Not everyone recognizes measles as the serious disease it really is - possibly because it used to be a routine part of everyone's childhood, and also because we don't see it nearly as much as we used to. But measles can be deadly. The 10th Century Persian physician Rhazes considered measles "more to be dreaded than smallpox." Measles still kills about a million people a year around the world. Measles can also make a pregnant woman have a miscarriage or give birth prematurely.
For most children, measles means a rash and a cold, and missing a few days of school. But about 1 out of every 10 children who get measles also gets an ear infection. And up to 1 out of 20 of them gets pneumonia. About 1 child in every 1,000 who get measles will get encephalitis. (Encephalitis is an inflammation of the brain that can lead to convulsions, and can leave your child deaf or mentally retarded.) Out of every 1,000 children who get measles, 1 or 2 die from it.
Measles is caused by a virus. It spreads so easily that any child who is exposed to it and is not immune will probably get it. You can get measles from an infected person who coughs or sneezes around you or even talks to you. Before measles vaccine was available, nearly all children got measles by the time they were 15 years old. Around 500,000 cases a year were reported in the United States during the 10 years before measles vaccine, and there were probably another 3 million cases a year that were not reported. During each of these years more than 450 people died because of measles, 48,000 were hospitalized, 7,000 had seizures, and about 1,000 suffered permanent brain damage or deafness.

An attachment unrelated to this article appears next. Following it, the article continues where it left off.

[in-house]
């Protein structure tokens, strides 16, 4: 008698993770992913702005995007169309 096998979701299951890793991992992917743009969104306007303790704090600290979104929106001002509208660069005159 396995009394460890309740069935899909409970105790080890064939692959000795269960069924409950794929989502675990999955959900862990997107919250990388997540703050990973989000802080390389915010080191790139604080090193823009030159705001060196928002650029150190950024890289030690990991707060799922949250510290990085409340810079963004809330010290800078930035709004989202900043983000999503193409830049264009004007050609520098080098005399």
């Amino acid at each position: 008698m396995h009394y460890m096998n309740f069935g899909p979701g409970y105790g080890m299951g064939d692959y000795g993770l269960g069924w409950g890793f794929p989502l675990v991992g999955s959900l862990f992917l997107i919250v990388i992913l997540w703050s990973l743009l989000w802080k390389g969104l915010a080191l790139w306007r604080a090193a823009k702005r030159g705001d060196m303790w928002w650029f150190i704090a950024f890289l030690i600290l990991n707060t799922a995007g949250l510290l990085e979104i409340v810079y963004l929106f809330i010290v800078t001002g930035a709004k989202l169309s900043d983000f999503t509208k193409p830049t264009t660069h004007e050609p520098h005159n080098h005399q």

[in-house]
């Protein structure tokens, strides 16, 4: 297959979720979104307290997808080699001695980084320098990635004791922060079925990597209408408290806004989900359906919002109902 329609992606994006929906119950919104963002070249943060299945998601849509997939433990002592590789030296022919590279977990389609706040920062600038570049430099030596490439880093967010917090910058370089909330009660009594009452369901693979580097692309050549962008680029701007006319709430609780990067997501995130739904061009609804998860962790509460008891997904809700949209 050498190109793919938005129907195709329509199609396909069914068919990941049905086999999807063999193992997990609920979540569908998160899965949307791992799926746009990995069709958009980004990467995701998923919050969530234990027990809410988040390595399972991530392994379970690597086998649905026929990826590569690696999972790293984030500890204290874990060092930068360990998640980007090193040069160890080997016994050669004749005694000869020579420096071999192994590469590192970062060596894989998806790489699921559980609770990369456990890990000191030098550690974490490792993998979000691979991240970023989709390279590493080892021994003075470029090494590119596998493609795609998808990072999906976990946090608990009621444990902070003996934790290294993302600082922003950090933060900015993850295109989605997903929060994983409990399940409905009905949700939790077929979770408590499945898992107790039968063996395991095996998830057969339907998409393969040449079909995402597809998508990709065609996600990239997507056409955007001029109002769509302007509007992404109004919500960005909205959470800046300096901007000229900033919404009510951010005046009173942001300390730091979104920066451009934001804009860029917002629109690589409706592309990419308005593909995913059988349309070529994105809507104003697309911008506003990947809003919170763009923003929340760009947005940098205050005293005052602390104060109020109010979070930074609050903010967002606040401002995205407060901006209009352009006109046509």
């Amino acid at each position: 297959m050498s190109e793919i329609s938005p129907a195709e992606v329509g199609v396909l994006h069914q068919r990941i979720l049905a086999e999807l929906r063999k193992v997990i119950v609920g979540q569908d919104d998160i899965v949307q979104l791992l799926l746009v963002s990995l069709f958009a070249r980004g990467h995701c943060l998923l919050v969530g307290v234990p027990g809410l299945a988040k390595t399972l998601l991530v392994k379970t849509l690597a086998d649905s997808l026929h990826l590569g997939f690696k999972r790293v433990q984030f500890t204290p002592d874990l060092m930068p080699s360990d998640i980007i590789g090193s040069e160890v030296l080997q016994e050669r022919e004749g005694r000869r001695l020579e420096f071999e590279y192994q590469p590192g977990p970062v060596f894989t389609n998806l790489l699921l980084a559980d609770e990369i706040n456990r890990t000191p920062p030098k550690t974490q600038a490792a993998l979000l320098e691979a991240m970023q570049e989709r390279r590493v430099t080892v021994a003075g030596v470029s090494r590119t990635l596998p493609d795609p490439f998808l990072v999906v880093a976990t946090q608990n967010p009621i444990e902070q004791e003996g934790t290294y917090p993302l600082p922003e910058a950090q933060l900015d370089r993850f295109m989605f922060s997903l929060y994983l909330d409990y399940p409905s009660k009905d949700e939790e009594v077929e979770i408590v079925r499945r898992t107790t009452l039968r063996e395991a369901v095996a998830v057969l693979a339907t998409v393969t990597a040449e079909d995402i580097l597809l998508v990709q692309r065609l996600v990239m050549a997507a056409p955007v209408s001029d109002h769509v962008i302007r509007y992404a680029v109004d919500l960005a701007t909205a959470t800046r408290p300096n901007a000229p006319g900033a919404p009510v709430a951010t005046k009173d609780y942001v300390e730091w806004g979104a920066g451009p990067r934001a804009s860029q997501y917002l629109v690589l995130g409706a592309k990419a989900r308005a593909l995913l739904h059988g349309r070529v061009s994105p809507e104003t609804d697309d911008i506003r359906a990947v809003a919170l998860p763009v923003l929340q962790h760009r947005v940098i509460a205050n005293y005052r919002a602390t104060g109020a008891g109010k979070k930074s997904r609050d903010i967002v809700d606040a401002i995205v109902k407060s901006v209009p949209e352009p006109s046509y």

The first signs of measles are a fever, runny nose, and cough, which appear about 10-12 days after a child is exposed. The rash appears several days later. A child with measles is contagious from about 4 days before the rash appears to about 4 days after.
Measles vaccine was licensed in 1963. As children started getting the vaccine, measles quickly began to disappear. Today we see only about a hundred cases a year.
But even though the number of measles cases each year is only a fraction of what it used to be, this doesn't mean that our children cannot get measles. In 1989 and 1990 we saw a large jump in measles cases and deaths, partly because many parents weren't getting their preschool-aged children vaccinated. In response to this outbreak, doctors and health departments stepped up their efforts to vaccinate children, and measles cases have since dropped to all-time low levels.
The measles vaccine used today is a live, attenuated vaccine. In other words, the virus that is used to make the vaccine is not killed, but it is weakened so that doesn't cause measles. Measles vaccine can be given by itself, but it is usually given together with mumps and rubella vaccines in a shot called MMR. See the MMR article to read about MMR vaccine.
DiSCLAIMER: The content of this site is offered as educational material for parents, not as medical advice. If you have a question about a specific condition or symptom your child has then you need to consult a medical professional.